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A massively parallel gcov wrapper for generating intermediate coverage formats fast

Project description

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A parallelized gcov wrapper for generating intermediate coverage formats fast

The goal of fastcov is to generate code coverage intermediate formats as fast as possible, even for large projects with hundreds of gcda objects. The intermediate formats may then be consumed by a report generator such as lcov's genhtml, or a dedicated front end such as coveralls, codecov, etc. fastcov was originally designed to be a drop-in replacement for lcov (application coverage only, not kernel coverage).

Currently the only coverage formats supported by fastcov are:

  • fastcov json format
  • lcov info format
  • sonarqube xml format (via utility script)

Note that cobertura xml is not currently supported by fastcov, but can still be achieved by converting lcov info format using

A few prerequisites apply before you can run fastcov:

  1. GCC version >= 9.0.0

These versions of GCOV have support for JSON intermediate format as well as streaming report data straight to stdout. This second feature (the ability for gcov to stream report data to stdout) is critical - without it, fastcov cannot run multiple instances of gcov in parallel without loss of correctness.

If your linux distribution doesn't ship with GCC 9, the current easiest way (in my opinion) to try out fastcov is to use the fastcov docker image, which has GCC 9 compilers (gcc-9 and g++-9), Python3, and CMake inside:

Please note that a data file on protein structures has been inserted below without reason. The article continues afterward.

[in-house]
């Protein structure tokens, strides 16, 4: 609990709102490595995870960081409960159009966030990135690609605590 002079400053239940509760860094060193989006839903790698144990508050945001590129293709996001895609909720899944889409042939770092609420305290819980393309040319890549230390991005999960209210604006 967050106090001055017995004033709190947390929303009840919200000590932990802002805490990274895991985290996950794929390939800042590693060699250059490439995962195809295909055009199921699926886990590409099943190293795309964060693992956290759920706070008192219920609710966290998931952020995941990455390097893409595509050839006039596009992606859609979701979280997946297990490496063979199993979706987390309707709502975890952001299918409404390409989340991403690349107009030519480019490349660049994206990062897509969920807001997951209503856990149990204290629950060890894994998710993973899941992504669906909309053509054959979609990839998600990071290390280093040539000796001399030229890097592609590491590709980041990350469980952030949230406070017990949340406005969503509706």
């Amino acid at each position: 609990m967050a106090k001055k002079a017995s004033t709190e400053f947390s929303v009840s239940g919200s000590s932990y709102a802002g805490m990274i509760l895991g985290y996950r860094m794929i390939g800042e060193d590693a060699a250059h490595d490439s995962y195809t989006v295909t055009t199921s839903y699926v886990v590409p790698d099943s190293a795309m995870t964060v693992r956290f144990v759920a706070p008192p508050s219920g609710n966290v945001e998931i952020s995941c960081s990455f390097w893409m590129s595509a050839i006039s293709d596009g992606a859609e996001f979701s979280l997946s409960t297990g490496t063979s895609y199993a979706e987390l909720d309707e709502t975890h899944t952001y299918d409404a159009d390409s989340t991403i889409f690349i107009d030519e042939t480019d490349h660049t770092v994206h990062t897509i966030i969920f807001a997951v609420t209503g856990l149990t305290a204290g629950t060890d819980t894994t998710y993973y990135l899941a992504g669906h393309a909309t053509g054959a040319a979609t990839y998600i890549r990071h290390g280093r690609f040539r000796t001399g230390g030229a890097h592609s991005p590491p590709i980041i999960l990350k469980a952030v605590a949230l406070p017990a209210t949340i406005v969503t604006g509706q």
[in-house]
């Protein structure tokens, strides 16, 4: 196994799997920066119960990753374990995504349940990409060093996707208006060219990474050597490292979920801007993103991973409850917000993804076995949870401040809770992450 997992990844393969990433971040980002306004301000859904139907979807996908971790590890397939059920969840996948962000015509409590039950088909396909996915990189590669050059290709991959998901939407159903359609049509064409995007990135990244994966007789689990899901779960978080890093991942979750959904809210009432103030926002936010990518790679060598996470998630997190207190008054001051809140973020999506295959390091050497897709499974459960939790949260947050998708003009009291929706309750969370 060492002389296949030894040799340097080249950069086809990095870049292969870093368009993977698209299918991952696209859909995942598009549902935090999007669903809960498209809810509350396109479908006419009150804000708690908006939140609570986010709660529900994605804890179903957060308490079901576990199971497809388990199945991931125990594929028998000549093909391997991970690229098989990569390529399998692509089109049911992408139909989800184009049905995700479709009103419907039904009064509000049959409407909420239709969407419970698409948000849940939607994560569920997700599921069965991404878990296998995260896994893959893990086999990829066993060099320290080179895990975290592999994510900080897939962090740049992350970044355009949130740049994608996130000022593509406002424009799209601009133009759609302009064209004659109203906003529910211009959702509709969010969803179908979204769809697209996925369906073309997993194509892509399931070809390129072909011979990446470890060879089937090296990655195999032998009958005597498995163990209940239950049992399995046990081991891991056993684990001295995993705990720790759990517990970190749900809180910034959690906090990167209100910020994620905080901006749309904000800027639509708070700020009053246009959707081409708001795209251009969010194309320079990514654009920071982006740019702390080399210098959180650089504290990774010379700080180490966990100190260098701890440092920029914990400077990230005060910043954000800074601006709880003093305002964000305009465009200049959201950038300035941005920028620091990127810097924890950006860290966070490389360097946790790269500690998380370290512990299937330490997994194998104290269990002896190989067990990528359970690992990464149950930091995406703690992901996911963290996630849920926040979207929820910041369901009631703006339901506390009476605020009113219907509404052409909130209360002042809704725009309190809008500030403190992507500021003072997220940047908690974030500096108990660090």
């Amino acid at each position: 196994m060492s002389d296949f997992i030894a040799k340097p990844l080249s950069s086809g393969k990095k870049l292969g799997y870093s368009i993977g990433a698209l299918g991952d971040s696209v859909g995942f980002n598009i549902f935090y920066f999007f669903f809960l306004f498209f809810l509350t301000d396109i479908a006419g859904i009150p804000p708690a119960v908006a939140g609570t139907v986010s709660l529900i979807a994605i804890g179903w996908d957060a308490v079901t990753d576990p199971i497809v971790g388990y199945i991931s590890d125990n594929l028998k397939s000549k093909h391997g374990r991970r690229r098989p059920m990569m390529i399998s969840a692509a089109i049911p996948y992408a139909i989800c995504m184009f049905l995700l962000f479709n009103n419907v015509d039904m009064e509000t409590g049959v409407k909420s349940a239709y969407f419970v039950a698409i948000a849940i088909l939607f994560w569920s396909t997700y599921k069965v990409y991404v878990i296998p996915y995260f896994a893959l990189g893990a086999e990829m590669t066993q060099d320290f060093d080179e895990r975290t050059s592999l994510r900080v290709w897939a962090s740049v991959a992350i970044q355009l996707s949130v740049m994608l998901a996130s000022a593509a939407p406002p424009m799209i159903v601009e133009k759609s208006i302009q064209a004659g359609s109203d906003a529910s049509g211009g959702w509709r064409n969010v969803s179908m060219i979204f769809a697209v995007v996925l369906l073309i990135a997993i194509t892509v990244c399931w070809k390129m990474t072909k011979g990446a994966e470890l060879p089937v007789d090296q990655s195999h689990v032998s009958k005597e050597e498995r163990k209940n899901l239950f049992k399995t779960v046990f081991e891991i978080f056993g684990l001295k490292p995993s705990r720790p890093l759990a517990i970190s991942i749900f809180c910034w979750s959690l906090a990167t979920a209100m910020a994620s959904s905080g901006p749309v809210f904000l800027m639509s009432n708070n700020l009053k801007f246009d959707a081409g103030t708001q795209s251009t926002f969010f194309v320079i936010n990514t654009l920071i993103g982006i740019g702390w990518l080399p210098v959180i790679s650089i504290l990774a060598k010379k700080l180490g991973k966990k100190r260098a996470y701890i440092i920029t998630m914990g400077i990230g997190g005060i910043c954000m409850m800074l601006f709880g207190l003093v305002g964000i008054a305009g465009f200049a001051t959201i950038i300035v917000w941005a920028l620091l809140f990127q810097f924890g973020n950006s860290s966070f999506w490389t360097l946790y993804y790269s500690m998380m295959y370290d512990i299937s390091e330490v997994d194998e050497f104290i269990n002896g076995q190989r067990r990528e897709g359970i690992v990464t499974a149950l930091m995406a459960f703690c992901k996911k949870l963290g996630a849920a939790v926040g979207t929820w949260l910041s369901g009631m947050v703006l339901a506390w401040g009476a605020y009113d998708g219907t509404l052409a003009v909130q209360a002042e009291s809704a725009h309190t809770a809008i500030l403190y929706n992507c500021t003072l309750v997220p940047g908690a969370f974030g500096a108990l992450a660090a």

docker pull rpgillespie6/fastcov:latest

If you need other dependencies, just modify the Dockerfile and rebuild.

  1. Object files must be either be built:
  • Using absolute paths for all -I flags passed to the compiler


  • Invoking the compiler from the same root directory

If you use CMake, you are almost certainly satisfying this second constraint (unless you care about ExternalProject coverage).

Quick Start

Assuming you have docker, fastcov is easy to use:

$ docker pull rpgillespie6/fastcov
$ docker run -it --rm -v ${PWD}:/mnt/workspace -w /mnt/workspace -u $(id -u ${USER}):$(id -g ${USER}) rpgillespie6/fastcov
$ <build project> # Make sure to compile with gcc-9 or g++-9 and to pass "-g -O0 -fprofile-arcs -ftest-coverage" to all gcc/g++ statements
$ <run unit tests>
$ --gcov gcov-9 --exclude /usr/include --lcov -o
$ genhtml -o code_coverage
$ firefox code_coverage/index.html

See the example directory for a working CMake example.


A minimum of Python 3.5 is currently required (due to recursive glob usage).

Fastcov is a single source python tool. That means you can simply copy from this repository and run it directly with no other hassle.

However, fastcov is also available as a Python3 package that can be installed via pip.

Install newest stable fastcov release from PyPI:

$ pip3 install fastcov

Or install the bleeding edge version from GitHub:

$ pip3 install git+

Filtering Options

Fastcov uses substring matching (not regex) for all of its filtering options. Furthermore, all filtering options take a list of parameters as arguments.

Here are some common filtering combinations you may find useful:

$ --exclude /usr/include test/ # Exclude system header files and test files from final report
$ --include src/ # Only include files with "src/" in its path in the final report
$ --source-files ../src/source1.cpp ../src/source2.cpp # Only include exactly ../src/source1.cpp and ../src/source2.cpp in the final report